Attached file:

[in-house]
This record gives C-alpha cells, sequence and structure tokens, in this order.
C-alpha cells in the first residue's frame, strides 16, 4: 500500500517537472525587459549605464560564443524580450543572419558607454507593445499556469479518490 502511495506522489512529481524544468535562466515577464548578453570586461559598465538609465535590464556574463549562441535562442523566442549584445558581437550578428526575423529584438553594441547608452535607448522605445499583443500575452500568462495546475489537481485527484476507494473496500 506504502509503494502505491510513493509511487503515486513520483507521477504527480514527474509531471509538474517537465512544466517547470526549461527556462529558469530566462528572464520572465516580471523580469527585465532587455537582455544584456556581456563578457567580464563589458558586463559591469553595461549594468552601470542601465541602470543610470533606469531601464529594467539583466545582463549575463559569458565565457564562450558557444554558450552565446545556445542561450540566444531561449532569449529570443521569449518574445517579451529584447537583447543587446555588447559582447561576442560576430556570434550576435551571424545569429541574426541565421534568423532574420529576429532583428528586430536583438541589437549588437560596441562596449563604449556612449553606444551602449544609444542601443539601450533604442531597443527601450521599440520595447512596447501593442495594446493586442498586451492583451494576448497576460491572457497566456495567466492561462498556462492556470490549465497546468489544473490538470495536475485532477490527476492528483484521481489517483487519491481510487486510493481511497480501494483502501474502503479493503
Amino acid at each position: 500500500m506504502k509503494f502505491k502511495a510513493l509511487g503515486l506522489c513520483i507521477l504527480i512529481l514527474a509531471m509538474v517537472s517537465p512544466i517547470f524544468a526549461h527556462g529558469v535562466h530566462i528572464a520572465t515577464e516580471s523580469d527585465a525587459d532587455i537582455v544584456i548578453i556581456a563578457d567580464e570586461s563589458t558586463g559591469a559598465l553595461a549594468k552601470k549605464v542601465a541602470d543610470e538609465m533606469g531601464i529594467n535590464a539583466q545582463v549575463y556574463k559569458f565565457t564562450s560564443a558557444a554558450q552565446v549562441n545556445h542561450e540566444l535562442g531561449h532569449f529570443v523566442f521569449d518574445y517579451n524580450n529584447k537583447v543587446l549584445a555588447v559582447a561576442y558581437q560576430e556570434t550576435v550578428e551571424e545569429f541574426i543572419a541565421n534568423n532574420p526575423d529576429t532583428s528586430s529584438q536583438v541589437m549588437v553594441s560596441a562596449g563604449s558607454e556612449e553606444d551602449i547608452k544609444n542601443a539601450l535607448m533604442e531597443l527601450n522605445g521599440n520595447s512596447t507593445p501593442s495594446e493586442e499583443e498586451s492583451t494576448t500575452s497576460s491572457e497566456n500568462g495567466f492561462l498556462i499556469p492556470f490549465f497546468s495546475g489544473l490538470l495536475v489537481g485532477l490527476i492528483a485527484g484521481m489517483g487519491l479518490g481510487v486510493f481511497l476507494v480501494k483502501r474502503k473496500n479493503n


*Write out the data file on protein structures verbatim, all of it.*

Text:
[in-house]
This record gives C-alpha cells, sequence and structure tokens, in this order.
C-alpha cells in the first residue's frame, strides 16, 4: 500500500517537472525587459549605464560564443524580450543572419558607454507593445499556469479518490 502511495506522489512529481524544468535562466515577464548578453570586461559598465538609465535590464556574463549562441535562442523566442549584445558581437550578428526575423529584438553594441547608452535607448522605445499583443500575452500568462495546475489537481485527484476507494473496500 506504502509503494502505491510513493509511487503515486513520483507521477504527480514527474509531471509538474517537465512544466517547470526549461527556462529558469530566462528572464520572465516580471523580469527585465532587455537582455544584456556581456563578457567580464563589458558586463559591469553595461549594468552601470542601465541602470543610470533606469531601464529594467539583466545582463549575463559569458565565457564562450558557444554558450552565446545556445542561450540566444531561449532569449529570443521569449518574445517579451529584447537583447543587446555588447559582447561576442560576430556570434550576435551571424545569429541574426541565421534568423532574420529576429532583428528586430536583438541589437549588437560596441562596449563604449556612449553606444551602449544609444542601443539601450533604442531597443527601450521599440520595447512596447501593442495594446493586442498586451492583451494576448497576460491572457497566456495567466492561462498556462492556470490549465497546468489544473490538470495536475485532477490527476492528483484521481489517483487519491481510487486510493481511497480501494483502501474502503479493503
Amino acid at each position: 500500500m506504502k509503494f502505491k502511495a510513493l509511487g503515486l506522489c513520483i507521477l504527480i512529481l514527474a509531471m509538474v517537472s517537465p512544466i517547470f524544468a526549461h527556462g529558469v535562466h530566462i528572464a520572465t515577464e516580471s523580469d527585465a525587459d532587455i537582455v544584456i548578453i556581456a563578457d567580464e570586461s563589458t558586463g559591469a559598465l553595461a549594468k552601470k549605464v542601465a541602470d543610470e538609465m533606469g531601464i529594467n535590464a539583466q545582463v549575463y556574463k559569458f565565457t564562450s560564443a558557444a554558450q552565446v549562441n545556445h542561450e540566444l535562442g531561449h532569449f529570443v523566442f521569449d518574445y517579451n524580450n529584447k537583447v543587446l549584445a555588447v559582447a561576442y558581437q560576430e556570434t550576435v550578428e551571424e545569429f541574426i543572419a541565421n534568423n532574420p526575423d529576429t532583428s528586430s529584438q536583438v541589437m549588437v553594441s560596441a562596449g563604449s558607454e556612449e553606444d551602449i547608452k544609444n542601443a539601450l535607448m533604442e531597443l527601450n522605445g521599440n520595447s512596447t507593445p501593442s495594446e493586442e499583443e498586451s492583451t494576448t500575452s497576460s491572457e497566456n500568462g495567466f492561462l498556462i499556469p492556470f490549465f497546468s495546475g489544473l490538470l495536475v489537481g485532477l490527476i492528483a485527484g484521481m489517483g487519491l479518490g481510487v486510493f481511497l476507494v480501494k483502501r474502503k473496500n479493503n